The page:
Enamel hypoplasia was recorded for the primary and permanent teeth of Natufians (terminal Pleistocene Hunter-Gatherers) and Early Arabs (Subsistence farmers). Minimal hypoplasia was found in the primary teeth of the Natufians, but in the Early Arab population, 31% of upper first primary molars showed enamel defects. In the permanent teeth, the Early Arab population again showed a significantly higher frequency of hypoplasia, with all teeth affected. In the Natufians, only later developing teeth showed enamel defects. These findings suggest that health status in the Early Arab population was poor throughout life, affecting pregnant mothers, their foetuses, young infants and children. These results confirm other studies that have shown deterioration in health status of early agriculturalists relative to hunter- gatherers. Comparisons of these findings with those of recent populations indicate that health status in the Natufians was comparable to that of modern populations with subsistence diets and mediocre health care. Health status in the Early Arab population was comparable to that of modern populations suffering from severe malnutrition and chronic disease.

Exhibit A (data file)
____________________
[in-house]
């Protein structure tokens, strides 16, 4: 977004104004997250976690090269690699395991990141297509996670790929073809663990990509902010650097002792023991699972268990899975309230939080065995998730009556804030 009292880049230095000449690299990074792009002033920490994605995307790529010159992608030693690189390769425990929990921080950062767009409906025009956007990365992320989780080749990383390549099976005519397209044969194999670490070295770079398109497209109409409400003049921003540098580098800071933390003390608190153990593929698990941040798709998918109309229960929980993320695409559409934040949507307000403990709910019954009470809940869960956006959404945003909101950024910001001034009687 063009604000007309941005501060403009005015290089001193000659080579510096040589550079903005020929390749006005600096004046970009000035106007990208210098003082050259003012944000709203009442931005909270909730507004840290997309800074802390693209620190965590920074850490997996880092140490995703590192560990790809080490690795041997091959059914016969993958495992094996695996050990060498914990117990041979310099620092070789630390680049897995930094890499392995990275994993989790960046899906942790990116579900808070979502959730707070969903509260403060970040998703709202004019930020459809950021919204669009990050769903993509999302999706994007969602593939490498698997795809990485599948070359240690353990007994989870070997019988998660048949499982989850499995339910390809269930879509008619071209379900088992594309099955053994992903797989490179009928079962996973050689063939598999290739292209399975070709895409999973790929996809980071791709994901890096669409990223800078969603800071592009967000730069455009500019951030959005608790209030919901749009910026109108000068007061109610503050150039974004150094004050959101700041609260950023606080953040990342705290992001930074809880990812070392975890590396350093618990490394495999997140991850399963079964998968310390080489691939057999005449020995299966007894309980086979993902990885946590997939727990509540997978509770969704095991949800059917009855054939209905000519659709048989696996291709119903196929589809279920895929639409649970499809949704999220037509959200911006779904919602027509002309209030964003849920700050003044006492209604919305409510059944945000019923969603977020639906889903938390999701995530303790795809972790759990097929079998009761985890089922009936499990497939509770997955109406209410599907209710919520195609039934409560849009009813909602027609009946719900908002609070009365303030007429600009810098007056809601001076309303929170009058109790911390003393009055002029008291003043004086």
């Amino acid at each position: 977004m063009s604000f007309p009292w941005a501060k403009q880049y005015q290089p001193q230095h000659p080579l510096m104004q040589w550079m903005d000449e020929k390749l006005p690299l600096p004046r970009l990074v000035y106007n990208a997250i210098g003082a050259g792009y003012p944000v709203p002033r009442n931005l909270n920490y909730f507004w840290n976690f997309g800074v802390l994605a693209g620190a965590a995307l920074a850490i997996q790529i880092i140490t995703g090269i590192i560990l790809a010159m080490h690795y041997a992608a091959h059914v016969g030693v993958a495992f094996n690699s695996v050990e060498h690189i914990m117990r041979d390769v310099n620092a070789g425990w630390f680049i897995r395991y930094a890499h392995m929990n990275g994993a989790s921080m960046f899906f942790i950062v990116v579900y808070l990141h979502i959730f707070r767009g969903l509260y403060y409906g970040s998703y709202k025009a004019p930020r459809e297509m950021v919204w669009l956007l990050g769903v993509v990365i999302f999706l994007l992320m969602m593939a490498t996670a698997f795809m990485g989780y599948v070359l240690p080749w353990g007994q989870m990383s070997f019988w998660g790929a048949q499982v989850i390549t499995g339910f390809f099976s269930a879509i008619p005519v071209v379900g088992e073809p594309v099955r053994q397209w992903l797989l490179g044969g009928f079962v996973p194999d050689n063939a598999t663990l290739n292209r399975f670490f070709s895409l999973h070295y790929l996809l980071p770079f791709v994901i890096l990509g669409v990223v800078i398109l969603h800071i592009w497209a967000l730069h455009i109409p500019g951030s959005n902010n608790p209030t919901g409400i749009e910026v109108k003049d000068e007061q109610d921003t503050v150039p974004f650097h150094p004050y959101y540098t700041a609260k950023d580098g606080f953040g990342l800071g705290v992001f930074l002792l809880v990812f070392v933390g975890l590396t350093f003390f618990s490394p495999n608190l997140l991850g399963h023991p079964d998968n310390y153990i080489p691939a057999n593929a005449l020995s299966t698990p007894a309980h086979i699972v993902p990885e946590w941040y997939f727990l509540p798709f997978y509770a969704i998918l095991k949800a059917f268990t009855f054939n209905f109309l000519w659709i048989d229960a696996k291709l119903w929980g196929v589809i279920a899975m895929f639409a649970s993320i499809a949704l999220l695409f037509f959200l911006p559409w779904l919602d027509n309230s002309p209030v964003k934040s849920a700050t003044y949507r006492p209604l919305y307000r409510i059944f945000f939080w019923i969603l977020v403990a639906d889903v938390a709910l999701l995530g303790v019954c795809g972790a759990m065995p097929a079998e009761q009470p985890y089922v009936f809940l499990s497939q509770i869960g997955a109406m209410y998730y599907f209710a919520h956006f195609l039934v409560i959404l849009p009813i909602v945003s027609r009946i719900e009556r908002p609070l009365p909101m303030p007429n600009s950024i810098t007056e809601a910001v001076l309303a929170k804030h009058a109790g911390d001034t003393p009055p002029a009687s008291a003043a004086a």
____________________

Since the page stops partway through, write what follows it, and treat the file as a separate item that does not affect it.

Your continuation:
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Smith, P., Peretz, B. Hypoplasia and health status: a comparison of two lifestyles. Hum. Evol. 1, 535–544 (1986). https://doi.org/10.1007/BF02437470
- Near East
- Late Pleistocene
- Health Status
- Early Arab